But if we leave cycling for a second, and look at athletics, for example - only the wilfully blind would not accept that parts of eastern europe, particularly some of the former soviet states, have an endemic doping culture in certain events. The trail of middle distance russian women, running unbelievable times in Russia, and the wilting overseas; the systemic problems of doping in Belarus; the long history of East German women doping (koch, anyone?); the long and tainted history of american sprinting.

In cycling, there appear to be some parts of the globe where the disgust with doping simply doesn't run as strong. That's just reality. How we tackle that is an an interesting question.

Enough idle speculation for ya?
See, you just gave a personal viewpoint - I am not even going to comment on its content, just merely highlight that it is your standard - not The Clinics, not anyone else's. Which was my point, there is no group standard here, it is an assortment of opinions.
 
The "no proof" line could be throwned out of the window given the responsible are under scrutiny. There is no way "never tested positive" could be a valid ground during the current state of affairs. Everyone discussin in a "no proof" or "never tested positive" manner is themselves upholding Omertá. Yes, even fans can be part of a culture.

From were i am sitting it is cleary not hard detecting which the suspicuous are. Everyone sticking to the PR-scripted, carefully chosed of words, manual in the Armstrong-affair as well as doping in general, should be considered suspicious. There is no way clean riders/clean teams would´ve even thought twice about what could come out for them in a clean environment. Upholding a doping culture is preventing themselves from success. This should be crystal clear for every cyclingfan with a tiny amount of knowledge.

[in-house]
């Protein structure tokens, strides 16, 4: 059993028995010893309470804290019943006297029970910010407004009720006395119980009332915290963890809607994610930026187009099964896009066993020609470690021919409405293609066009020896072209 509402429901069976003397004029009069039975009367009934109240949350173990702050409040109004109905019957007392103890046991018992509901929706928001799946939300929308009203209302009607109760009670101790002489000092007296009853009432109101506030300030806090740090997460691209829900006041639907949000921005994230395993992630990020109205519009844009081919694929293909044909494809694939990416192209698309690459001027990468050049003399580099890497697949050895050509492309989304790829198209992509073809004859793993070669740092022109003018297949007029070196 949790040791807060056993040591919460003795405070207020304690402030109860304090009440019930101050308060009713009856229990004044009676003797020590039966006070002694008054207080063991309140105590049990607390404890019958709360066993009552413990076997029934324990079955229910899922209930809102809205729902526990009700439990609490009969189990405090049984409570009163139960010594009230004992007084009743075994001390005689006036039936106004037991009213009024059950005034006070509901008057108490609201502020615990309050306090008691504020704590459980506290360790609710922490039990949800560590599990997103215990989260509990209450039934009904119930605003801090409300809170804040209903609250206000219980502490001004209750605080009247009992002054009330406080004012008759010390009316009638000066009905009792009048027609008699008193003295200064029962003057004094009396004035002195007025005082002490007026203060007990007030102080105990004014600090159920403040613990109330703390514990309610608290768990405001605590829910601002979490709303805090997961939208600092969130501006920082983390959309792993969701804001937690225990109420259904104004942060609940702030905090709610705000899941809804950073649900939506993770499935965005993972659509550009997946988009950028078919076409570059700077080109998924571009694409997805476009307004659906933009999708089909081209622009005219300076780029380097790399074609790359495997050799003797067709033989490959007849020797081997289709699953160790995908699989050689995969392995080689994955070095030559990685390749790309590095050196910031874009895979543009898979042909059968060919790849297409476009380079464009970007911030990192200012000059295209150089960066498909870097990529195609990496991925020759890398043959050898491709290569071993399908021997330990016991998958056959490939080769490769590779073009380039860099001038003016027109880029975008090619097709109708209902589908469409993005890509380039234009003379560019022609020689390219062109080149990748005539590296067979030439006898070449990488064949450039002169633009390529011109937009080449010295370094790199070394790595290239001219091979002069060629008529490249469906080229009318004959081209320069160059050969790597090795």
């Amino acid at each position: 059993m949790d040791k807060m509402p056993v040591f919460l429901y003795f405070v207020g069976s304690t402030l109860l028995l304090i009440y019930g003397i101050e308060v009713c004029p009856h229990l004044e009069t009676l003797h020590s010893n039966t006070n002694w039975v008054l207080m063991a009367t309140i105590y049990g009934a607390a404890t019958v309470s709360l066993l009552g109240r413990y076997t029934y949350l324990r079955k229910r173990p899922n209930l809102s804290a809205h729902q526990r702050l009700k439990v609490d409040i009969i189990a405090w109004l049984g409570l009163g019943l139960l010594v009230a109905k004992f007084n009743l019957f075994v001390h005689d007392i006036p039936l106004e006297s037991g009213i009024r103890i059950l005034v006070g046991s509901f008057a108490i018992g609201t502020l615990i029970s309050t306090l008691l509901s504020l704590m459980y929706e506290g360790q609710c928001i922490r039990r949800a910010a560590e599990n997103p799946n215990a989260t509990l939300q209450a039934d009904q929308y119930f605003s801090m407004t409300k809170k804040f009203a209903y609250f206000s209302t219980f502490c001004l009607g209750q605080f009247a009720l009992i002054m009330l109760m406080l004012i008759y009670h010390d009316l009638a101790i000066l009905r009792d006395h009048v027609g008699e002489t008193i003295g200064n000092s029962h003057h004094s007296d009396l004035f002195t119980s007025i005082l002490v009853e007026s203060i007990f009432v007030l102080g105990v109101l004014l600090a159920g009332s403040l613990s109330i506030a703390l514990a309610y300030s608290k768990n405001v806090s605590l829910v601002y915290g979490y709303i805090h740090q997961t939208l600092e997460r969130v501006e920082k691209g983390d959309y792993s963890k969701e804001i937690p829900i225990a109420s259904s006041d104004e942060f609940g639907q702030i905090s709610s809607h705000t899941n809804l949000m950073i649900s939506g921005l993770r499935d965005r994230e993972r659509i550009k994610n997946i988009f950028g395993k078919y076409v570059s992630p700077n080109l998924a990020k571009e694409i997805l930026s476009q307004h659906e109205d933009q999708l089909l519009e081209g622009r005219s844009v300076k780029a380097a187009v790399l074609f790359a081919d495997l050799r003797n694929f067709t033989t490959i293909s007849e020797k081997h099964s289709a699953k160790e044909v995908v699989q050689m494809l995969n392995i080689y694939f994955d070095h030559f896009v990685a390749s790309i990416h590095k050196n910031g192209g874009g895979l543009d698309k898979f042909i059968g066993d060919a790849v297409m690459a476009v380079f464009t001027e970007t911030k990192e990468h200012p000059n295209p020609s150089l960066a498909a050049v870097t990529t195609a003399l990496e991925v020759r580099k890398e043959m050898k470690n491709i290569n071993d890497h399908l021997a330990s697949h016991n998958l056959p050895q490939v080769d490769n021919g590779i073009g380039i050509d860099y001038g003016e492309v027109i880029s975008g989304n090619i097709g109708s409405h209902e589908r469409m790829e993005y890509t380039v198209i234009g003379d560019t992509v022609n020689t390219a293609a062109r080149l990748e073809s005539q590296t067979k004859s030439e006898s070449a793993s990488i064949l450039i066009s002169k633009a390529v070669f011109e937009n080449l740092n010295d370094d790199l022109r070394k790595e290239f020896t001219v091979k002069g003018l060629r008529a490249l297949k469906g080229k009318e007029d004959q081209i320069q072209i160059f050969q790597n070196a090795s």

But the only way of proving the broader doping culture would be if the USADA-report went further, UCI:s whereabouts gets revealed to the world, more former riders speaking out against the current riders, throwing out the peloton to the wolves for real. The Omertá today are very keen of looking in the past and does quickly want to open the next chapter so they can get along with it. Fanboys are taking comfort in this and are prepared to quickly forgive and forget.

Cycling, as we see it today, must be destroyed.
 

martinvickers

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No_Balls said:
The "no proof" line could be throwned out of the window given the responsible are under scrutiny. There is no way "never tested positive" could be a valid ground during the current state of affairs. Everyone discussin in a "no proof" or "never tested positive" manner is themselves upholding Omertá. Yes, even fans can be part of a culture.